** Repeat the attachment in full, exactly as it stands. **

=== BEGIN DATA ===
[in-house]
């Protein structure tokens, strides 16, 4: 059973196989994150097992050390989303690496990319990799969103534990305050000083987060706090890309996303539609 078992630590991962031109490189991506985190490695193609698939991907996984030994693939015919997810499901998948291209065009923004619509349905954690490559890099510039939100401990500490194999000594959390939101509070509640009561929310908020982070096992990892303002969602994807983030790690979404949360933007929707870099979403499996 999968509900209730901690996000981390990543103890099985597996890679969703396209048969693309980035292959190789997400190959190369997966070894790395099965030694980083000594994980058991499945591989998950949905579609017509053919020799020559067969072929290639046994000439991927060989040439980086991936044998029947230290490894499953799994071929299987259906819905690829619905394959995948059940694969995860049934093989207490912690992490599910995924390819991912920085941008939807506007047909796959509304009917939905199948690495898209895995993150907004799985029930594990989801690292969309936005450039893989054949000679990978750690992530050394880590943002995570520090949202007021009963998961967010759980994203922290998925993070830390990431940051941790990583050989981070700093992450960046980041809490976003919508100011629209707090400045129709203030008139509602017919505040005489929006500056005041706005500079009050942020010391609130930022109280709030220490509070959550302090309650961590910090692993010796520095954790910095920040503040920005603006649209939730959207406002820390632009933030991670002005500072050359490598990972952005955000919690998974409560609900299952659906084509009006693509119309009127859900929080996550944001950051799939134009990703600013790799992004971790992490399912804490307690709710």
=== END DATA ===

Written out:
[in-house]
């Protein structure tokens, strides 16, 4: 059973196989994150097992050390989303690496990319990799969103534990305050000083987060706090890309996303539609 078992630590991962031109490189991506985190490695193609698939991907996984030994693939015919997810499901998948291209065009923004619509349905954690490559890099510039939100401990500490194999000594959390939101509070509640009561929310908020982070096992990892303002969602994807983030790690979404949360933007929707870099979403499996 999968509900209730901690996000981390990543103890099985597996890679969703396209048969693309980035292959190789997400190959190369997966070894790395099965030694980083000594994980058991499945591989998950949905579609017509053919020799020559067969072929290639046994000439991927060989040439980086991936044998029947230290490894499953799994071929299987259906819905690829619905394959995948059940694969995860049934093989207490912690992490599910995924390819991912920085941008939807506007047909796959509304009917939905199948690495898209895995993150907004799985029930594990989801690292969309936005450039893989054949000679990978750690992530050394880590943002995570520090949202007021009963998961967010759980994203922290998925993070830390990431940051941790990583050989981070700093992450960046980041809490976003919508100011629209707090400045129709203030008139509602017919505040005489929006500056005041706005500079009050942020010391609130930022109280709030220490509070959550302090309650961590910090692993010796520095954790910095920040503040920005603006649209939730959207406002820390632009933030991670002005500072050359490598990972952005955000919690998974409560609900299952659906084509009006693509119309009127859900929080996550944001950051799939134009990703600013790799992004971790992490399912804490307690709710």